API Strategy and Design: API Talks Boston Panel Recap

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API Strategy and Design: API Talks Boston Panel Recap

A panel discussion with industry leaders on the adoption of APIs, driving developer adoption, and their future trajectory.

· Integration Zone ·
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This week, API Talks landed in Boston. We were joined by an awesome group of panelists after our API workshop to discuss API strategy, the future of APIs, and the demand of integrations that they face at their companies. The panel moderated by Mark Geene, CEO and co-founder at Cloud Elements, and consisted of Rovaira Dasig, ecosystem product manager at Salsify; David Berard, senior product manager platform at Constant Contact; William Thiel, director of analytics at Pointillist; and Jared Long, senior product manager at HeyWire. Find out what they had to say:

What are some surprising use cases you have run into with APIs?

Will: When you think of a behavior analytics engine you think of a number of different events being used to track an individual, but what happens when you are bringing data in from a website? You end up with single event behaviors with the purpose of analyzing events for many individuals instead of tracking events for a single individual.

Dave: Bulk email and transactional email as one single service, that was a surprising use case. Someone once used Constant Contact to send transactional emails. There were hundreds of thousands of email campaigns with one contact each and it stressed the system in ways we didn't expect.

Rovaira: We have had customers do very complex things with our basic concept of a workflow. We have to ask ourselves what are our customers workflows and processes? These should be the gateway into how these other services will work with our customers and how we build and evolve our product.

How have you worked to drive developer adoption of your API?

Will: Ultimately at the end of the day you have to ask,  what is the value the API  is delivering? If you can articulate the value that you deliver, who consumes it and when they can consume it in JSON, then you just created an API. That is the critical piece - creating user stories of how your API is going to be consumed and used.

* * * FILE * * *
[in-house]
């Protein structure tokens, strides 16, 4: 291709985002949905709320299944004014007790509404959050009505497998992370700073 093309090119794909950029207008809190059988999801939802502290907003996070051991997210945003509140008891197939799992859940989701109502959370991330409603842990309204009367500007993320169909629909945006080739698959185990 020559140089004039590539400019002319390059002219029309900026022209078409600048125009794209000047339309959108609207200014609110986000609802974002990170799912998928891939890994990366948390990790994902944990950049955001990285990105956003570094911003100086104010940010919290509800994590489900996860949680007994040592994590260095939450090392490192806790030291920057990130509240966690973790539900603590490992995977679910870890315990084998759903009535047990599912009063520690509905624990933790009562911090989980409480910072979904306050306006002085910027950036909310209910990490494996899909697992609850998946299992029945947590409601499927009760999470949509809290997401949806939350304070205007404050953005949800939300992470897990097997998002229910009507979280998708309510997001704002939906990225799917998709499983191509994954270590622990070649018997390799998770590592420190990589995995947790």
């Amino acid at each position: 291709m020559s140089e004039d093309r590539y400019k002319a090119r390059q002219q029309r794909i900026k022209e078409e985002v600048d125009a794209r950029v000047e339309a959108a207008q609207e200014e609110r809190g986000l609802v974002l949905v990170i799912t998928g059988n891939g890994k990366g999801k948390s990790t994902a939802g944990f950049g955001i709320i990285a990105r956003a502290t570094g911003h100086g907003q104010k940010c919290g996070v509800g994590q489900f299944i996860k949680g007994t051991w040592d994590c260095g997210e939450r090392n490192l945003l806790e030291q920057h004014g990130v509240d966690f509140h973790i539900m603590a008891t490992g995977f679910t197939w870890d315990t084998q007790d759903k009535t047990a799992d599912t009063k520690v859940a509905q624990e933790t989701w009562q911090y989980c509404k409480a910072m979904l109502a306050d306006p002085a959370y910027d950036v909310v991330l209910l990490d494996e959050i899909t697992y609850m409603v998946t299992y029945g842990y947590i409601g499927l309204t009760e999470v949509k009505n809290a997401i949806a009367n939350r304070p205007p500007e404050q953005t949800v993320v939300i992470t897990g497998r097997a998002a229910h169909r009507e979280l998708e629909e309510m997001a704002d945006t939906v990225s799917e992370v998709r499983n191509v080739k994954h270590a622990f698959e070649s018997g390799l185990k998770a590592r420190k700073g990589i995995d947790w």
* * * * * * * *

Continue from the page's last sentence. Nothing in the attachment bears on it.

Dave: We tried the developer evangelist strategy, and it didn't work well for us because our target customers are small business and the marketing teams within those businesses.  Instead, we pivoted to work with a strategic partner network who consumes our API and builds solutions that address the needs of our end users. We have also invested a lot into self-service resources for our platform and API, like API documentation, public developer forums etc.

Rovaira: I think we have been really lucky that the customers that we have want to build against our platform. We have to step up our game to keep up with demand to do that by providing great documentation, a developer portal and just really good resources.

Jared: The  best way to get developers to integrate is to talk to them about their approach.  You need to be really open to users feedback.  It has helped HeyWire develop new features people are asking for that we wouldn’t of done otherwise.

What is the future of your APIs/APIs in general?

Will: I think you mentioned open APIs, I usually hold mindcraft up as the epitome of API design. It's having an autonomously  simple API. Having an extensible but elegant and simple API allows you to build applications that are more functional. As the level of interaction increases, the number of actions and reactions to that API are going to be huge. Simple and extensible APIs are going to be huge in the future.

Dave: I think one of the challenges is the sheer volume of APIs out there today. The cost of maintaining integrations and meet customer needs is going to be really hard to keep up with.

Rovaira: We are in the space where Retail E-commerce in general is so behind. Walmart acquired Jet and they are really only a few of the major retailers that have an API. I hope more of those retailers will get APIs.

Jared: More APIs are going to become available and there are going to be people simplifying ways to make it easier to build and consume them. There will be more and more businesses that try to simplify the API space.

Big thanks go out to four leaders in the Boston API tech community: Will, Dave, Rovaira, and Jared. Thank you for preparing for and participating at API Talks Boston.

apis ,product ,api documentation ,api design ,api strategy ,api ,strategy

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